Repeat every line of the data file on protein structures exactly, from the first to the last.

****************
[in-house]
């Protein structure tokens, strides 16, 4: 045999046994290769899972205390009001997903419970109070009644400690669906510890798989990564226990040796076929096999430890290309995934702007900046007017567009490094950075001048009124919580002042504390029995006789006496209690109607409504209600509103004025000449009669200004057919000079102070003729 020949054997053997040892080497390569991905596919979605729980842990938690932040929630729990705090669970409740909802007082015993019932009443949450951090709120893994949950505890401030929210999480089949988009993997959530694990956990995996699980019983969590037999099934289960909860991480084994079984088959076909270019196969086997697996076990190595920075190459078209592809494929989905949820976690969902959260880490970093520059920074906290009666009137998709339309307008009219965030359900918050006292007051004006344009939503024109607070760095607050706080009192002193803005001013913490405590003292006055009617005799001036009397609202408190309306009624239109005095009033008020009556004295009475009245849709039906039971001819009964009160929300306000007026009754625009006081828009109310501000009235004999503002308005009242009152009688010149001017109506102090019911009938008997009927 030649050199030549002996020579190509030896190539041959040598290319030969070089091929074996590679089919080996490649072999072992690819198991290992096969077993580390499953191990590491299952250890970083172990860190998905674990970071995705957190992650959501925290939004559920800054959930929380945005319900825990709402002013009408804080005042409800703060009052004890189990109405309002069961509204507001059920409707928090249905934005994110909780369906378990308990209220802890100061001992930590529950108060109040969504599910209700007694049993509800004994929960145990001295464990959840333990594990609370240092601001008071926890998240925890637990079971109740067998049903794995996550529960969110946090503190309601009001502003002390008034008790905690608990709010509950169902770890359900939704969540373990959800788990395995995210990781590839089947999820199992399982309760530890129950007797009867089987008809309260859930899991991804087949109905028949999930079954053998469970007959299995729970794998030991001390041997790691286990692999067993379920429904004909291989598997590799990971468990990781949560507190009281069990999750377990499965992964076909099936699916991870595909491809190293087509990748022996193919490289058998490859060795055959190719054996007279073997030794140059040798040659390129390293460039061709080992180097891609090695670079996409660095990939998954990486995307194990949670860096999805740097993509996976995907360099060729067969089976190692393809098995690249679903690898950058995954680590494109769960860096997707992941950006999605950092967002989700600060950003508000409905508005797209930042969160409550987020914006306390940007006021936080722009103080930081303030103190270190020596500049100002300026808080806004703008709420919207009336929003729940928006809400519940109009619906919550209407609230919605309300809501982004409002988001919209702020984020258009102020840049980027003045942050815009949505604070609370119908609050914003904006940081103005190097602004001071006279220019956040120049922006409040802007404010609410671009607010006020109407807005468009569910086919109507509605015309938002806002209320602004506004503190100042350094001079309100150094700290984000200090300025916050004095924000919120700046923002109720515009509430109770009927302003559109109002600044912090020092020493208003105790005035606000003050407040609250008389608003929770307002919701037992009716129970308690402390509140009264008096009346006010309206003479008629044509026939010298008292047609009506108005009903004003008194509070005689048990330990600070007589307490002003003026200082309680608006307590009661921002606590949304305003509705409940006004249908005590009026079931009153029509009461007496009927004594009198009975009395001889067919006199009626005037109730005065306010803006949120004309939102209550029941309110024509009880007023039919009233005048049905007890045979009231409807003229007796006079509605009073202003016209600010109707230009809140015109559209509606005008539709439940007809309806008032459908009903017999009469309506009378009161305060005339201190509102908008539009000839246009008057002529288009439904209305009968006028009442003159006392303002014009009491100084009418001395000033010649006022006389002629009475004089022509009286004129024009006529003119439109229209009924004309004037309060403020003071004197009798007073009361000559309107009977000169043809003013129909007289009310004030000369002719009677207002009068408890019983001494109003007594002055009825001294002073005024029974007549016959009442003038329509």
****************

[in-house]
């Protein structure tokens, strides 16, 4: 045999046994290769899972205390009001997903419970109070009644400690669906510890798989990564226990040796076929096999430890290309995934702007900046007017567009490094950075001048009124919580002042504390029995006789006496209690109607409504209600509103004025000449009669200004057919000079102070003729 020949054997053997040892080497390569991905596919979605729980842990938690932040929630729990705090669970409740909802007082015993019932009443949450951090709120893994949950505890401030929210999480089949988009993997959530694990956990995996699980019983969590037999099934289960909860991480084994079984088959076909270019196969086997697996076990190595920075190459078209592809494929989905949820976690969902959260880490970093520059920074906290009666009137998709339309307008009219965030359900918050006292007051004006344009939503024109607070760095607050706080009192002193803005001013913490405590003292006055009617005799001036009397609202408190309306009624239109005095009033008020009556004295009475009245849709039906039971001819009964009160929300306000007026009754625009006081828009109310501000009235004999503002308005009242009152009688010149001017109506102090019911009938008997009927 030649050199030549002996020579190509030896190539041959040598290319030969070089091929074996590679089919080996490649072999072992690819198991290992096969077993580390499953191990590491299952250890970083172990860190998905674990970071995705957190992650959501925290939004559920800054959930929380945005319900825990709402002013009408804080005042409800703060009052004890189990109405309002069961509204507001059920409707928090249905934005994110909780369906378990308990209220802890100061001992930590529950108060109040969504599910209700007694049993509800004994929960145990001295464990959840333990594990609370240092601001008071926890998240925890637990079971109740067998049903794995996550529960969110946090503190309601009001502003002390008034008790905690608990709010509950169902770890359900939704969540373990959800788990395995995210990781590839089947999820199992399982309760530890129950007797009867089987008809309260859930899991991804087949109905028949999930079954053998469970007959299995729970794998030991001390041997790691286990692999067993379920429904004909291989598997590799990971468990990781949560507190009281069990999750377990499965992964076909099936699916991870595909491809190293087509990748022996193919490289058998490859060795055959190719054996007279073997030794140059040798040659390129390293460039061709080992180097891609090695670079996409660095990939998954990486995307194990949670860096999805740097993509996976995907360099060729067969089976190692393809098995690249679903690898950058995954680590494109769960860096997707992941950006999605950092967002989700600060950003508000409905508005797209930042969160409550987020914006306390940007006021936080722009103080930081303030103190270190020596500049100002300026808080806004703008709420919207009336929003729940928006809400519940109009619906919550209407609230919605309300809501982004409002988001919209702020984020258009102020840049980027003045942050815009949505604070609370119908609050914003904006940081103005190097602004001071006279220019956040120049922006409040802007404010609410671009607010006020109407807005468009569910086919109507509605015309938002806002209320602004506004503190100042350094001079309100150094700290984000200090300025916050004095924000919120700046923002109720515009509430109770009927302003559109109002600044912090020092020493208003105790005035606000003050407040609250008389608003929770307002919701037992009716129970308690402390509140009264008096009346006010309206003479008629044509026939010298008292047609009506108005009903004003008194509070005689048990330990600070007589307490002003003026200082309680608006307590009661921002606590949304305003509705409940006004249908005590009026079931009153029509009461007496009927004594009198009975009395001889067919006199009626005037109730005065306010803006949120004309939102209550029941309110024509009880007023039919009233005048049905007890045979009231409807003229007796006079509605009073202003016209600010109707230009809140015109559209509606005008539709439940007809309806008032459908009903017999009469309506009378009161305060005339201190509102908008539009000839246009008057002529288009439904209305009968006028009442003159006392303002014009009491100084009418001395000033010649006022006389002629009475004089022509009286004129024009006529003119439109229209009924004309004037309060403020003071004197009798007073009361000559309107009977000169043809003013129909007289009310004030000369002719009677207002009068408890019983001494109003007594002055009825001294002073005024029974007549016959009442003038329509």